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Canada Moves Toward Decriminalizing Marijuana

Discussion in 'International Marijuana News' started by Superjoint, May 29, 2001.

  1. By The Associated Press
    Source: USA Today

    The Friendly Stranger used to be up a narrow stairway in a back room, a crowded little shop offering water pipes, T-shirts and other products of the cannabis - or marijuana - culture. Now proprietor Robin Ellins has a prominent storefront on busy Queen Street and plenty of room to display everything from hempseed oil and chips to a full line of hemp clothing and elaborate smoking accessories.
    The transformation from hidden emporium to thriving commercial venture is part of Canada's slow but clear shift toward decriminalizing marijuana.

    Justice Minister Anne McLellan says the issue should be studied, and a new Parliament committee on drug matters will look at decriminalization. Conservative Party leader Joe Clark is urging the elimination of criminal penalties for possessing a small amount of pot.

    "It's unjust to see someone, because of one decision one night in their youth, carry the stigma - to be barred from studying medicine, law, architecture or other fields where a criminal record could present an obstacle," Clark said last week.

    The government has proposed expanding medicinal use of marijuana, and the Canadian Medical Association Journal recently supported full decriminalization. Canada's Supreme Court will consider a case this year that contends criminal charges for the personal use of marijuana violate constitutional rights.

    Making possession and use of small amounts of marijuana a civil offense - akin to a traffic fine- instead of a criminal violation would move Canadian policy closer to attitudes in The Netherlands and away from the United States, its neighbor and biggest trade partner.

    That worries U.S. anti-drug activists like Robert Maginnis of the Family Research Council. "It will have a residual effect in this country of depressing prices and making marijuana more available," he said.

    He also knows a shift by Canada would boost the arguments of American advocates for easing U.S. drug laws. "We find our allies are piling up on us and making it more difficult" to fight drug use, Maginnis said.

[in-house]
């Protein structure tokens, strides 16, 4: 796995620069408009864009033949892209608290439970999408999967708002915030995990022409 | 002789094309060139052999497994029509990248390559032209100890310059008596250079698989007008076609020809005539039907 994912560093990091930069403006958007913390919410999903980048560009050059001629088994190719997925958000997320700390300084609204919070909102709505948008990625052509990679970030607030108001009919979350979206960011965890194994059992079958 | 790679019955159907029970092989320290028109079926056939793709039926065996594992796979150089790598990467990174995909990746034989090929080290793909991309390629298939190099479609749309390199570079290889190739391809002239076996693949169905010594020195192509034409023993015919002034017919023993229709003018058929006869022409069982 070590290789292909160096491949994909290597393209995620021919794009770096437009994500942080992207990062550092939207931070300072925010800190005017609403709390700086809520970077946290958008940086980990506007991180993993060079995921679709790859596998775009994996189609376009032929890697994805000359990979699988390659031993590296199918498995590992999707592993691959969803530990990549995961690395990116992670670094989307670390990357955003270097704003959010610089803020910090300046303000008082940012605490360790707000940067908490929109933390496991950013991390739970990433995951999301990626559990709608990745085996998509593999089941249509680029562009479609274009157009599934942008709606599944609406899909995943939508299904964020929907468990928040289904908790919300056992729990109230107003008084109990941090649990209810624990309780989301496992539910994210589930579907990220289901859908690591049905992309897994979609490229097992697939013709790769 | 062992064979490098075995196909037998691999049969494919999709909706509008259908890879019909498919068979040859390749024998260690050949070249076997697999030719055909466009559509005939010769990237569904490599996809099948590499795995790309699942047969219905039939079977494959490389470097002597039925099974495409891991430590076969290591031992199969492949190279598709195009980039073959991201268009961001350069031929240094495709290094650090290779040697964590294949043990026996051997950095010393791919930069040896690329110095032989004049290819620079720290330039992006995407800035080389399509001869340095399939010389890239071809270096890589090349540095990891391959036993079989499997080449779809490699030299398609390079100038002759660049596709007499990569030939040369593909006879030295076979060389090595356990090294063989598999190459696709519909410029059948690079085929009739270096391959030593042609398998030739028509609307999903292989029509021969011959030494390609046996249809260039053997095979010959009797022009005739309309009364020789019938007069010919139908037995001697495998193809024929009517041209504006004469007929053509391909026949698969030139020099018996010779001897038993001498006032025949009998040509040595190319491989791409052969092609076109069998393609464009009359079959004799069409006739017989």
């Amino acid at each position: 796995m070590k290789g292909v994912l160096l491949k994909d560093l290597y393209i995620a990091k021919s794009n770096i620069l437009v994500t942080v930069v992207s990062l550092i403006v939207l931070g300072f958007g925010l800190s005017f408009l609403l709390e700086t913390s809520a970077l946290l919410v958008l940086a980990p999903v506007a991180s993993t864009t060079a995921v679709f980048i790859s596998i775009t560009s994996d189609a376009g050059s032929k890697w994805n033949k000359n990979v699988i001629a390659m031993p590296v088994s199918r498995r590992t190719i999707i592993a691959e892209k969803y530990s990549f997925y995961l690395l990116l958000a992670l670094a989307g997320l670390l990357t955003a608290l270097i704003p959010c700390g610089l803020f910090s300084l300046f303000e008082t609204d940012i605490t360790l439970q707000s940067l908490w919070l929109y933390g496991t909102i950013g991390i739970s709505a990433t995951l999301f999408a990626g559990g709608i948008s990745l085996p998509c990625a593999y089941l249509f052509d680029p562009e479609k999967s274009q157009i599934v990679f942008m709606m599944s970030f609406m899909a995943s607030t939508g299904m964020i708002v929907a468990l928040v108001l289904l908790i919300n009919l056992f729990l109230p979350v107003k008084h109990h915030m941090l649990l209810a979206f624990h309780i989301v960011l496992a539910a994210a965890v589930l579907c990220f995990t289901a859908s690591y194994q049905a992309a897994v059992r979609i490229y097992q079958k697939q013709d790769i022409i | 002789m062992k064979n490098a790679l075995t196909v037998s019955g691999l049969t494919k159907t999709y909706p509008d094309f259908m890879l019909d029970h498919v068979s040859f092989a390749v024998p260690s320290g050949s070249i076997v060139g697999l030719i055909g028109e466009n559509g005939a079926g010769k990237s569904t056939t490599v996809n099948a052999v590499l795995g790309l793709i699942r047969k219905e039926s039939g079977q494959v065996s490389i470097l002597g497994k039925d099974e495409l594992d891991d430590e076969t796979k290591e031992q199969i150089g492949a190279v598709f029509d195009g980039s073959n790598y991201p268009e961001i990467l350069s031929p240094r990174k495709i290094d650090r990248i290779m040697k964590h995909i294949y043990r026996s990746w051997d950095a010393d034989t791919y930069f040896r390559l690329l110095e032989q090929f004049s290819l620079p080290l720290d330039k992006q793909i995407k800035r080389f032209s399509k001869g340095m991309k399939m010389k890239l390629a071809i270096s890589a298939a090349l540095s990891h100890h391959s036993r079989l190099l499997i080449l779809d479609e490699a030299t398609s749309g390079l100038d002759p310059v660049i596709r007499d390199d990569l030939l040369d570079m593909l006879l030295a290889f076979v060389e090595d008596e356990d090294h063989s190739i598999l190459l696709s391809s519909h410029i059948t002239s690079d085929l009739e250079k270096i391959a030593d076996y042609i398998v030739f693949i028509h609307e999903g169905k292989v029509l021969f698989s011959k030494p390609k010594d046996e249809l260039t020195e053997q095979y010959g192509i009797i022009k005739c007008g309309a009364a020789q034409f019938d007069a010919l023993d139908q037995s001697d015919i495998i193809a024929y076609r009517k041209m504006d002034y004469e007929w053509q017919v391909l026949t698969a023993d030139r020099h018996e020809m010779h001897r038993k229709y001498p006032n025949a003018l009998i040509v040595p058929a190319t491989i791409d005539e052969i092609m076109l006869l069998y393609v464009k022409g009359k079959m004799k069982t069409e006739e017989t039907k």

Joseph A. Califano Jr., president of the National Center on Addiction and Substance Abuse at Columbia University, is skeptical about that.

    Califano, a former U.S. secretary of health and human services, said increasing medical evidence on the harm caused by marijuana makes it unlikely that a change in Canadian law will affect U.S. policy. "I don't think it means much," he said.

    Canada already has a legal industry for hemp - cannabis cultivated with very low amounts of the chemical that produces the high sought by marijuana smokers - while the U.S. federal government prohibits hemp production.

    In April, Canadian Health Minister Allan Rock proposed expanding the medicinal use of marijuana beyond cancer sufferers now allowed to take the drug to people with AIDS and other terminal illnesses, severe arthritis, multiple sclerosis, spinal injuries and epilepsy. By contrast, the U.S. Supreme Court recently upheld a federal ban on medical marijuana.

    Some U.S. states allow hemp production and medical use of marijuana, despite the federal bans, noted Bill Zimmerman, executive director of the Campaign for New Drug Policies in California.

    Arrest statistics show the disparity in the two nation's approaches.

    Richard Garlick of the Canadian Center on Substance Abuse said about 25,000 people were arrested in Canada for simple possession of marijuana in 1999.

    The U.S. figure for that year under the "zero tolerance" policy of the U.S. Drug Enforcement Administration was 24 times higher, exceeding 600,000, says the National Organization for the Reform of Marijuana Laws in Washington. The U.S. population is about eight times that of Canada's.

    "Thank God, I'm in Canada," said Ellins, a long-haired entrepreneur who gives his age as thirtysomething. "I just can't believe what's going on down there. ... That's a war against people."

    Believing decriminalization was inevitable in socially liberal Canada, he moved his store to a larger, more public setting last year. It's named for the "friendly stranger" cited in 1930s anti-marijuana propaganda as the supplier of "reefer madness."

    Police leave him alone, because the store avoids anything considered drug paraphernalia, he said.

    "Before it was too compact and tucked away," Ellins said. "There's definitely been an increase in business. We're more accessible. We're more in demand."

    Source: USA Today (US)
    Published: May 28, 2001
    Copyright: 2001 USA TODAY, a division of Gannett Co. Inc.
    Contact: editor@usatoday.com
    Website: http://www.usatoday.com/

    Related Articles & Web Site:

    Canadian Medical Association Journal http://www.cma.ca/cmaj/

    Friendly Stranger http://www.friendlystranger.com/

    Canadian Links http://www.freedomtoexhale.com/can.htm
     

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